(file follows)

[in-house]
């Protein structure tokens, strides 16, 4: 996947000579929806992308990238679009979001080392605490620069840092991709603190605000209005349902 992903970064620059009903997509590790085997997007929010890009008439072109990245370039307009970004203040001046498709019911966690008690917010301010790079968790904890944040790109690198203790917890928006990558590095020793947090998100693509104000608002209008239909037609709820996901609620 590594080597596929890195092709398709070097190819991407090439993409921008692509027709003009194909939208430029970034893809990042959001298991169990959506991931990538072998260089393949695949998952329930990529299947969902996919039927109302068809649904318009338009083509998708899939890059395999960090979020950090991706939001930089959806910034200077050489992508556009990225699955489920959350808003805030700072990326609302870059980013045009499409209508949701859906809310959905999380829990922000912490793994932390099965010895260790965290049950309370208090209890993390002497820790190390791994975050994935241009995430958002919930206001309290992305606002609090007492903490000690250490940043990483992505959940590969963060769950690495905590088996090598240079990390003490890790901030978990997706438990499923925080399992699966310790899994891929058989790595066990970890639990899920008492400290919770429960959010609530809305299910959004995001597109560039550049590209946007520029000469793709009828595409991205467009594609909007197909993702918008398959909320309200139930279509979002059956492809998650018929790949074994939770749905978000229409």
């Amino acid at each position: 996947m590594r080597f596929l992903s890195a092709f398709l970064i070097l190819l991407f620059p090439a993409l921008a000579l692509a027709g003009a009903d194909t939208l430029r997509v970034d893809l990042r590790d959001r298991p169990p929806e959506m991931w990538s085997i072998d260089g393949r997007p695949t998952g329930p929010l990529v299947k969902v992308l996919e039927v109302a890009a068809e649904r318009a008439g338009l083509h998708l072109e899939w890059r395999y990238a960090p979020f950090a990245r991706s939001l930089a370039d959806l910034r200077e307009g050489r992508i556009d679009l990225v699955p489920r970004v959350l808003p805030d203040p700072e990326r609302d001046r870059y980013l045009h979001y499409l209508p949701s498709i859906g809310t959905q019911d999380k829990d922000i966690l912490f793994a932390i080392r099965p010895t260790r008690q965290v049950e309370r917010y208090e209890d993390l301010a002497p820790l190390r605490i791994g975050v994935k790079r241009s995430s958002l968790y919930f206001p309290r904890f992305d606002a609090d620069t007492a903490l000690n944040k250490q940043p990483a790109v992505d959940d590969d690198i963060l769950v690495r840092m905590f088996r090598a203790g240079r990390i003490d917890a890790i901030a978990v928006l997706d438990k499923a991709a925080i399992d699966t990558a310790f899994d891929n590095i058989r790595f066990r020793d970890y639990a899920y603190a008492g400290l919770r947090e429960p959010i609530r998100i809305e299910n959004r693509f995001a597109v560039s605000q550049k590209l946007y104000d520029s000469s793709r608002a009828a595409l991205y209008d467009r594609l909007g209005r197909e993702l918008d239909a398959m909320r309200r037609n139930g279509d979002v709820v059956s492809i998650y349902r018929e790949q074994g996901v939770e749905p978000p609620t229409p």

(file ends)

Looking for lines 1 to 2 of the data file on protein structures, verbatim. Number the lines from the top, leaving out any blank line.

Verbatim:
[in-house]
């Protein structure tokens, strides 16, 4: 996947000579929806992308990238679009979001080392605490620069840092991709603190605000209005349902 992903970064620059009903997509590790085997997007929010890009008439072109990245370039307009970004203040001046498709019911966690008690917010301010790079968790904890944040790109690198203790917890928006990558590095020793947090998100693509104000608002209008239909037609709820996901609620 590594080597596929890195092709398709070097190819991407090439993409921008692509027709003009194909939208430029970034893809990042959001298991169990959506991931990538072998260089393949695949998952329930990529299947969902996919039927109302068809649904318009338009083509998708899939890059395999960090979020950090991706939001930089959806910034200077050489992508556009990225699955489920959350808003805030700072990326609302870059980013045009499409209508949701859906809310959905999380829990922000912490793994932390099965010895260790965290049950309370208090209890993390002497820790190390791994975050994935241009995430958002919930206001309290992305606002609090007492903490000690250490940043990483992505959940590969963060769950690495905590088996090598240079990390003490890790901030978990997706438990499923925080399992699966310790899994891929058989790595066990970890639990899920008492400290919770429960959010609530809305299910959004995001597109560039550049590209946007520029000469793709009828595409991205467009594609909007197909993702918008398959909320309200139930279509979002059956492809998650018929790949074994939770749905978000229409």